ROCHESTER, Minn., Jan. 5 (UPI) -- Researchers at the Mayo Clinic are studying vaginal microbes in an effort to diagnose endometrial cancer in the early stages.
Doctors have struggled for years to pinpoint the causes of endometrial cancer, but researchers are now examining the role vaginal microbes play in the development of the disease.
"We set out to discover whether there is a microbiome component in the malignancy of tumors and if its appearance in patients diagnosed with the disease is distinguishable from that of patients without malignancy," Marina Walther-Antonio, Ph.D, lead author of the first-of-its kind study, said in a press release.
Researchers studied 31 white women undergoing hysterectomy. Ten were diagnosed with benign gynecologic condition, four were diagnosed with endometrial hyperplasia, and 17 were diagnosed with endometrial cancer. The diagnoses were made based on final surgical pathology after hysterectomy.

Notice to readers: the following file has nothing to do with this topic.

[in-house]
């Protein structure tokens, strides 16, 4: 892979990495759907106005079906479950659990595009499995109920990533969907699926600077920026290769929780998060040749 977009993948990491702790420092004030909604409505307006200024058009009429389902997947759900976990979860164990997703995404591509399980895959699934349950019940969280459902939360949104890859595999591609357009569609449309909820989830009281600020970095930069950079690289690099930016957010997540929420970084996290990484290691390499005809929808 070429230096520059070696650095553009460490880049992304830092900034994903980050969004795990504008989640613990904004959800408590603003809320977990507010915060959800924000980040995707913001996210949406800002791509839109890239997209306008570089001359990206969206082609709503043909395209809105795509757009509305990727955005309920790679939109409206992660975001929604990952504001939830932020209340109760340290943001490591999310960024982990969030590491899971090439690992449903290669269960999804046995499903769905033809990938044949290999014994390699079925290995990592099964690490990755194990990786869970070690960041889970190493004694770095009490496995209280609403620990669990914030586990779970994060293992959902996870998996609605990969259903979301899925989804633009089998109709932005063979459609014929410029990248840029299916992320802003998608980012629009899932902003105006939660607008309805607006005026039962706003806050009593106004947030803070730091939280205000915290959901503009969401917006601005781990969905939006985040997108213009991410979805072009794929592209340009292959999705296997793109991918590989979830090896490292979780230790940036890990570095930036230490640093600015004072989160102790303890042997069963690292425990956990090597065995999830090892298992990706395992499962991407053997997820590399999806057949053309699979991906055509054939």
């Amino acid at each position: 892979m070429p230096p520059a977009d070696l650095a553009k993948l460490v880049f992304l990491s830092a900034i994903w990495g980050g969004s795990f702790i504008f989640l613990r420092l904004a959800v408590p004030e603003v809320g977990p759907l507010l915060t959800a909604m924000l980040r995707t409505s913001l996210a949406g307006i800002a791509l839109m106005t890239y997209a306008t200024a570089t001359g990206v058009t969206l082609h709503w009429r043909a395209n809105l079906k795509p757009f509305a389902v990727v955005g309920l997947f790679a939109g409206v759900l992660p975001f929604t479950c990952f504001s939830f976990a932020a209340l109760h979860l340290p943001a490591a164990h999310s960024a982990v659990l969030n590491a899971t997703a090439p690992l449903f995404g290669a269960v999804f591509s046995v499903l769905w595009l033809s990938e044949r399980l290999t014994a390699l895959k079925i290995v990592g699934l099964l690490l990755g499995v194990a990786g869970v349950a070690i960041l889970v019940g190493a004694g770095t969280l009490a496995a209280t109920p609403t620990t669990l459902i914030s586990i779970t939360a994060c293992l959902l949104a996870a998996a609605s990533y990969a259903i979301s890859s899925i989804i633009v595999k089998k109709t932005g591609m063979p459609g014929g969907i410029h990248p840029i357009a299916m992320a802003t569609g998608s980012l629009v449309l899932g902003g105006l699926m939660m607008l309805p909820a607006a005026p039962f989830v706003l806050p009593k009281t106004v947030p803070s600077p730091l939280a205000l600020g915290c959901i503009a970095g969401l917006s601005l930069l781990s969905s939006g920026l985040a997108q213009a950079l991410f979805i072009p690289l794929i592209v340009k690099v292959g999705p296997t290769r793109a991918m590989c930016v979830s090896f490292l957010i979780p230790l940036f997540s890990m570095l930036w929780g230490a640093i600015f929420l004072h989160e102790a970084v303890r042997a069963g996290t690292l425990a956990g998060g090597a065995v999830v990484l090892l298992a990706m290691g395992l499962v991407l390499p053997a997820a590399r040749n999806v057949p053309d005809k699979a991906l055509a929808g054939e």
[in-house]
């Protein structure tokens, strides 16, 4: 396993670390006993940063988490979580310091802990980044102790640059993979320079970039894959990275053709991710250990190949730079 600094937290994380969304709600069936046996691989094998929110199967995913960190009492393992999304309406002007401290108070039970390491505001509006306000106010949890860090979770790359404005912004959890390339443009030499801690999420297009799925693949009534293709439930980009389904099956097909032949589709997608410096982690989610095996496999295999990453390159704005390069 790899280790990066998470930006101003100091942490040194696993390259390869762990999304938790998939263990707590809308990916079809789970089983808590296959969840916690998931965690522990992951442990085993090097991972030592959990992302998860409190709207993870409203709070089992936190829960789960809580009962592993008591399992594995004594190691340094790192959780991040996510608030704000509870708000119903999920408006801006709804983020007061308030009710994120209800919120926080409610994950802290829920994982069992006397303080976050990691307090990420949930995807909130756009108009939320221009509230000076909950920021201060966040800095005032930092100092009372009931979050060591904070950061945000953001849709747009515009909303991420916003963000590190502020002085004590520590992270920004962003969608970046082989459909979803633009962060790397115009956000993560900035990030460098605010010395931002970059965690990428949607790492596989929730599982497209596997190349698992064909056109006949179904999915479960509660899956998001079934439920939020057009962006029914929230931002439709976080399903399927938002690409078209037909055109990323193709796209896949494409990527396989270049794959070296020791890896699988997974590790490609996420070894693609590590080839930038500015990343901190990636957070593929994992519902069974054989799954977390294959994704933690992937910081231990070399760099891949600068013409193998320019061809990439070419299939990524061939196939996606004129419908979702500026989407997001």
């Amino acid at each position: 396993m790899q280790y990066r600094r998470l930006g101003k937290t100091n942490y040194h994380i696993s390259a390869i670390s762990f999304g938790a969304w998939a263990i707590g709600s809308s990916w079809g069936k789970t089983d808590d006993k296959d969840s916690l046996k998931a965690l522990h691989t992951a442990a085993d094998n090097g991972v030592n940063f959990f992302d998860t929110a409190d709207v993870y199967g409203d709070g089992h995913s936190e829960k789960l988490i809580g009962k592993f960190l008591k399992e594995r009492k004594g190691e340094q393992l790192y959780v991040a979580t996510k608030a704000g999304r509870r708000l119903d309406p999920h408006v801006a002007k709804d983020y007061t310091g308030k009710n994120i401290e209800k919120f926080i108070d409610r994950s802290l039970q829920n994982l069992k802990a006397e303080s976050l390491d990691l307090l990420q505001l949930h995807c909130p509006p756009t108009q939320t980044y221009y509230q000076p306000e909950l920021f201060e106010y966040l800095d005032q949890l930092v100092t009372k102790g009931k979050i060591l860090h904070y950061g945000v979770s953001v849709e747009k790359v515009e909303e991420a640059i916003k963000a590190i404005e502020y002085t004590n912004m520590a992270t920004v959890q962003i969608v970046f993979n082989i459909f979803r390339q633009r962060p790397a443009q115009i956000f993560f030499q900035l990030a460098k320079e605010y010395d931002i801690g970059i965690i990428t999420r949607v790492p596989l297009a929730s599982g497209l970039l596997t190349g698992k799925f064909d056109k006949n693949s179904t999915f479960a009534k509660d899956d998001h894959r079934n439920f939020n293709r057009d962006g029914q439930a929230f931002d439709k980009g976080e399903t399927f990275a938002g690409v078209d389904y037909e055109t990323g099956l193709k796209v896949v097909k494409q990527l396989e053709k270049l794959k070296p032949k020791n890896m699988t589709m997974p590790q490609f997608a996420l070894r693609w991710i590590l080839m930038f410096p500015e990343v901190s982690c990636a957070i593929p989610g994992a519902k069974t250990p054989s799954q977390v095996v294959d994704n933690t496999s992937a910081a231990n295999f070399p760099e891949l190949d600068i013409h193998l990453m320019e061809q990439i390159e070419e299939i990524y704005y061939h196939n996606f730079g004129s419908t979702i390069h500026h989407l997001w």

Results showed that the populations of microbes found in the reproductive tract shifted with the presence of cancer and hyperplasia, being distinct from the benign cases.
"These findings provide important insights into the etiology or manifestations of the disease with broad implications for biomarker developments in the early detection of, and screening for, endometrial cancer," Walther-Antonio said.
The next step for researchers is to examine if these results extend into ethnically diverse patient populations.
The study was published in Genome Medicine.